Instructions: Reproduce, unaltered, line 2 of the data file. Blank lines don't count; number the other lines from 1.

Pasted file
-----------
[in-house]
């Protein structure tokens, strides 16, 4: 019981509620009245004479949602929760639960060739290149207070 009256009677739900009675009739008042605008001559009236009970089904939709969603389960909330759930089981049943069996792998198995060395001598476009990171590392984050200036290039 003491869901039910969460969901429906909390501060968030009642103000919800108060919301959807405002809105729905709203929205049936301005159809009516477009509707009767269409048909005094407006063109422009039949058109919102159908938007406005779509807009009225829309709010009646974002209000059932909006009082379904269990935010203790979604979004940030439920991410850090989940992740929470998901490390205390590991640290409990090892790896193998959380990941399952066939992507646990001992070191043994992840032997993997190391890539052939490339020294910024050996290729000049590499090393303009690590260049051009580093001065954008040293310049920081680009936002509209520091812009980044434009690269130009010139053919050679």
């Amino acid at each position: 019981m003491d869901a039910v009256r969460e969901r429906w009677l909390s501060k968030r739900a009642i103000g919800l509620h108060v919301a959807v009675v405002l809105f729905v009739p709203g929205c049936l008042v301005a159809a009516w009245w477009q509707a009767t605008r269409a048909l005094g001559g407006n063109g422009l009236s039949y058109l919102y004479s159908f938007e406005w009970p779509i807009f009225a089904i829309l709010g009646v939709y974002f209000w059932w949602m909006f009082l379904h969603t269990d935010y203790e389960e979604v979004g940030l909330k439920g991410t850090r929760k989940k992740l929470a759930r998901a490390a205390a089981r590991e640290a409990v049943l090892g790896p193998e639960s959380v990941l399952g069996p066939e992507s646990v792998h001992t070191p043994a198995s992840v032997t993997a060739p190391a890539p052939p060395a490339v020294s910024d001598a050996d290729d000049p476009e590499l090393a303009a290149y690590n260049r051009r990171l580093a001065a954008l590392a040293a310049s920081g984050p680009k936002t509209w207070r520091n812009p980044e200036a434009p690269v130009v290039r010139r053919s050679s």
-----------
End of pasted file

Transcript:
């Protein structure tokens, strides 16, 4: 019981509620009245004479949602929760639960060739290149207070 009256009677739900009675009739008042605008001559009236009970089904939709969603389960909330759930089981049943069996792998198995060395001598476009990171590392984050200036290039 003491869901039910969460969901429906909390501060968030009642103000919800108060919301959807405002809105729905709203929205049936301005159809009516477009509707009767269409048909005094407006063109422009039949058109919102159908938007406005779509807009009225829309709010009646974002209000059932909006009082379904269990935010203790979604979004940030439920991410850090989940992740929470998901490390205390590991640290409990090892790896193998959380990941399952066939992507646990001992070191043994992840032997993997190391890539052939490339020294910024050996290729000049590499090393303009690590260049051009580093001065954008040293310049920081680009936002509209520091812009980044434009690269130009010139053919050679």